Crypto billionaire Sam Bankman-Fried blames himself for FTX’s collapse, admits he ‘f—ed up’

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Sam Bankman-Fried, CEO of cryptocurrency exchange FTX, at the Bitcoin 2021 conference in Miami, Florida, on June 5, 2021.
Eva Marie Uzcategui | Bloomberg | Getty Images

FTX’s Sam Bankman-Fried tweeted Thursday morning that he is “sorry,” admitting that he “f—ed up” and “should have done better.” Bankman-Fried also announced that he is winding down Alameda Research, the trading firm he co-founded alongside FTX.

The post comes as the onetime hero of the crypto sector begs for billions of dollars to stave off bankruptcy. It’s been a swift fall from grace for FTX this week. Earlier this year, the exchange was valued at $32 billion, but now Bankman-Fried is again looking for someone to backstop FTX after rival exchange Binance pulled out of a deal to acquire it.

“I also should have been communicating more very recently,” wrote Bankman-Fried. “Transparently–my hands were tied during the duration of the possible Binance deal; I wasn’t particularly allowed to say much publicly. But of course it’s on me that we ended up there in the first place.”

The FTX CEO also provided the latest on where things stand with his beleaguered crypto exchange.

Excluding its U.S. business, Bankman-Fried said the international operation has a total market value of assets and collateral that is higher than client deposits, but he said that is “different from liquidity for delivery–as you can tell from the state of withdrawals.”

“The full story here is one I’m still fleshing out every detail of, but as a very high level, I f—ed up twice,” wrote Bankman-Fried.

The FTX CEO said his first mistake was poor internal labeling of bank-related accounts, which meant that he was “substantially off” on his sense of users’ margin. “I thought it was way lower.”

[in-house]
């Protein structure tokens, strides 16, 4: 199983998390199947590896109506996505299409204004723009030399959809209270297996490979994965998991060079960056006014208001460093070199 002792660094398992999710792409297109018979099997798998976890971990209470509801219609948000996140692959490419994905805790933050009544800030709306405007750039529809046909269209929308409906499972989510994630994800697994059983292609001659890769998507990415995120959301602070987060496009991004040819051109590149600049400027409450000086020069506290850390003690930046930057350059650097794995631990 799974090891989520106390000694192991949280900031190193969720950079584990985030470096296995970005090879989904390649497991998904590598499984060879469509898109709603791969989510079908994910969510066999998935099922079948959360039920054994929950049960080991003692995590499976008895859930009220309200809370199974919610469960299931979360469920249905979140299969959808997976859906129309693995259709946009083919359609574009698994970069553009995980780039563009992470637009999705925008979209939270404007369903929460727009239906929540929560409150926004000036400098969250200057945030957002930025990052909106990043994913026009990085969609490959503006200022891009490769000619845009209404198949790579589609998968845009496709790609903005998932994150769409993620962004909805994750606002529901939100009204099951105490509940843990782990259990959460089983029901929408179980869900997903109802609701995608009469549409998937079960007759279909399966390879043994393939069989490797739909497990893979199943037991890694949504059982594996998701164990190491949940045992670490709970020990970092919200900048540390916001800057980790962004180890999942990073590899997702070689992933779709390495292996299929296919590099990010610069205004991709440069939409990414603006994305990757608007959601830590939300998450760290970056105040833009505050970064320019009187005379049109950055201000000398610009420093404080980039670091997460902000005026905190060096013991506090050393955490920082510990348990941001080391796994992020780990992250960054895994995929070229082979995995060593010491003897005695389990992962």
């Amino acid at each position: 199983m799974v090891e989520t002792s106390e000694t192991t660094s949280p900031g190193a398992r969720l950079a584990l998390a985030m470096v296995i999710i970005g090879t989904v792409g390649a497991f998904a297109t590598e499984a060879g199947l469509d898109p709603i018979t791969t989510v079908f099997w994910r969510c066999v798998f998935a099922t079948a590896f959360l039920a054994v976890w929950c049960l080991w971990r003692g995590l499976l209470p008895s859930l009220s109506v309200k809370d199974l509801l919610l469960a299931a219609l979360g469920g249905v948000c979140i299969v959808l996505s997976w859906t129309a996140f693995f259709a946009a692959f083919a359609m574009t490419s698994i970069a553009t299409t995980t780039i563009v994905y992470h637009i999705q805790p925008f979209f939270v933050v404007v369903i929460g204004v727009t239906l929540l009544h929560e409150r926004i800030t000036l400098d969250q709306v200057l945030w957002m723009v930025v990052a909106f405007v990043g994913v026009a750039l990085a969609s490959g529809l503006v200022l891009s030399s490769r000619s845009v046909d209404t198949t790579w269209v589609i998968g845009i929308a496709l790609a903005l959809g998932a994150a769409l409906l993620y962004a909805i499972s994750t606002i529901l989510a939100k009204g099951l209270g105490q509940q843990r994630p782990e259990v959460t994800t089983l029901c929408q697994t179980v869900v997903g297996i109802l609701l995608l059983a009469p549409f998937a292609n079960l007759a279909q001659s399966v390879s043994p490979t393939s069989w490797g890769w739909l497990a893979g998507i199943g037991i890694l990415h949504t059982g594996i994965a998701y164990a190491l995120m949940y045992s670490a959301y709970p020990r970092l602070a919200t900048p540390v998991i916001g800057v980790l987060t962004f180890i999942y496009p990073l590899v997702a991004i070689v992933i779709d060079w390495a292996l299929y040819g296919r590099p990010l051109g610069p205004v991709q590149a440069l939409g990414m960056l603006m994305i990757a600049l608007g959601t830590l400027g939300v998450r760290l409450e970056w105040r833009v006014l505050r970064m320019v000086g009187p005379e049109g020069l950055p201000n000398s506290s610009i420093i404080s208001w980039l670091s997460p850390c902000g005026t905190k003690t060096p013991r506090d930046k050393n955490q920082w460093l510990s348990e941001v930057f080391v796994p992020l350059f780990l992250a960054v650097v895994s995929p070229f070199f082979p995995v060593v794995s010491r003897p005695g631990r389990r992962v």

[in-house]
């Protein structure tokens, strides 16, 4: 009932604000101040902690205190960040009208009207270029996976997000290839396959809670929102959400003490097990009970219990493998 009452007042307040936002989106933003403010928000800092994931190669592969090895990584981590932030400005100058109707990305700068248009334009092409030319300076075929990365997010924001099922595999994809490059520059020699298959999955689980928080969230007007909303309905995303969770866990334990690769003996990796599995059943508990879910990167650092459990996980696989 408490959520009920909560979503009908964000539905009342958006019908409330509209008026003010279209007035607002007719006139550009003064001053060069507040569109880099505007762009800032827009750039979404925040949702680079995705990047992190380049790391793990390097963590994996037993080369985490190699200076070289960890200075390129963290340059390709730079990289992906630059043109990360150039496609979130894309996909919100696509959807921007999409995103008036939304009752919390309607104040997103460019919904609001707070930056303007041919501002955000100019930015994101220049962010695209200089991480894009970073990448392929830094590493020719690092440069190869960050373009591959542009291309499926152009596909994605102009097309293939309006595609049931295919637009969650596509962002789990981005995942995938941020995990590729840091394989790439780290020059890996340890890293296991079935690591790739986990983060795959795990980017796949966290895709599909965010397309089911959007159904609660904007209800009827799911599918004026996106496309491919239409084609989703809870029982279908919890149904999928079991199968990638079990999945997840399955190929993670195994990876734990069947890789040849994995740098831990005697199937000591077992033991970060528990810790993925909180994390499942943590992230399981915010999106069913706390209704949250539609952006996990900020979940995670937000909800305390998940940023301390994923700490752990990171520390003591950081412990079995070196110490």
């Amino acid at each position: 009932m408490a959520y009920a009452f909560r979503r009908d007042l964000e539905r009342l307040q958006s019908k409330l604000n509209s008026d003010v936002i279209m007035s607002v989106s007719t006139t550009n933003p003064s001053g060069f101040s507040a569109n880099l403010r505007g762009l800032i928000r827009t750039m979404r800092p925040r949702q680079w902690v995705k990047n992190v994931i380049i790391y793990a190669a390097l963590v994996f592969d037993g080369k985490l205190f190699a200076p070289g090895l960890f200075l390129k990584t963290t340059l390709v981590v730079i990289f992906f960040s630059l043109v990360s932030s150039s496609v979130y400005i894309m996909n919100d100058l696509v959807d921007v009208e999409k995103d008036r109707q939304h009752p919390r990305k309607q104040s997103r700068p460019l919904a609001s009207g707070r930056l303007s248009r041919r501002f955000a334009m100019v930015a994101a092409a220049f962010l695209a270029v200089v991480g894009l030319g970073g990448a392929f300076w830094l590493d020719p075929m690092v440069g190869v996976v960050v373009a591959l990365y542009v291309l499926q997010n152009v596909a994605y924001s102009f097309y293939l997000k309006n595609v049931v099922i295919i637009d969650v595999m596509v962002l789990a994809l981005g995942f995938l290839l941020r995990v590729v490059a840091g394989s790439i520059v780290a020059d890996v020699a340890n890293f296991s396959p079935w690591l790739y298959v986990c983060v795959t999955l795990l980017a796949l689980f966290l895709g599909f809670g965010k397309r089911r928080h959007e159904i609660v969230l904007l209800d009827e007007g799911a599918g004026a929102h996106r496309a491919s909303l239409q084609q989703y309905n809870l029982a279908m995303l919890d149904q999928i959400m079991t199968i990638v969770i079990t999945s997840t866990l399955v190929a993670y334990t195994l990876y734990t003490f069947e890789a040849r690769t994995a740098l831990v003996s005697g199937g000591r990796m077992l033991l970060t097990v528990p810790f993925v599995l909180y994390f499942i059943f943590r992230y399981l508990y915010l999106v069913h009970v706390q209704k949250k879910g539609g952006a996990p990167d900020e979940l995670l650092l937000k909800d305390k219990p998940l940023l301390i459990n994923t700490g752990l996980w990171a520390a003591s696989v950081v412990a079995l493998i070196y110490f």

He said that on Sunday the exchange saw roughly $5 billion of withdrawals, which he called “the largest by a huge margin.”

By Wednesday, Bankman-Fried told investors that the company was facing a shortfall of at least $8 billion and needed emergency funding, according to a person familiar with the matter.

In Thursday’s tweet thread, Bankman-Fried said his No. 1 priority “by far” is “doing right by users.” To that end, he said, the team is spending the week doing everything it can to raise liquidity.

“I can’t make any promises about that,” he said. “But I’m going to try.”

“Every penny of that–and of the existing collateral–will go straight to users, unless or until we’ve done right by them,” he pledged Thursday.

“After that, investors–old and new–and employees who have fought for what’s right for their career, and who weren’t responsible for any of the f— ups.”

Bankman-Fried also said he’s in talks with a number of players about next steps.

The company announced on Thursday that it had reached an agreement with the Tron network to create a special facility to allow holders of certain tokens to swap their assets from FTX to external wallets at a 1:1 value.

The exact capacity of that facility will be determined on a weekly basis.

Alameda Research, the quantitative trading firm closely affiliated with FTX, contributed to the exchange’s collapse this week.

“They operate an exchange and a prop shop, which is super unorthodox, and just not really allowed in actually regulated capital markets,” said Nic Carter, founding partner of Castle Island Ventures, of the relationship between the two entities, both owned by Bankman-Fried.

Leaked financials published by CoinDesk on Nov. 2 revealed the tight relationship between the two entities. The report showed that most of Alameda’s assets were reportedly in FTT, FTX’s native token, and that Alameda had $14.6 billion of assets against $8 billion of liabilities.

FTT plunged in value following the revelation, even after Alameda CEO Caroline Ellison said information circulating on the firm’s balance sheet related to “a subset” of its corporate entities and excluded $10 billion of additional assets.

After sparring with Bankman-Fried on Twitter, Binance CEO Changpeng Zhao announced his company was offloading the FTT on its books, leading to a run on the popular FTX exchange and a liquidity crisis.

FTT, which peaked at around $78 in September 2021, was trading at close to $25 the day before Zhao’s tweets. It plunged below $16 on Monday and then fell off a cliff after the deal was announced Tuesday. The token is currently trading at around $3.80.

“The fact that FTT is such a big part of their collateral that they use in order to get loans on other platforms, those are all really questionable things,” Carter said.

FTX said in an email to CNBC that the posts on Twitter are the only official statements FTX will be issuing at this time. CNBC reached out to Sun but did not immediately hear back on our request for comment.

— CNBC’s Ryan Browne and Kate Rooney contributed to this report.

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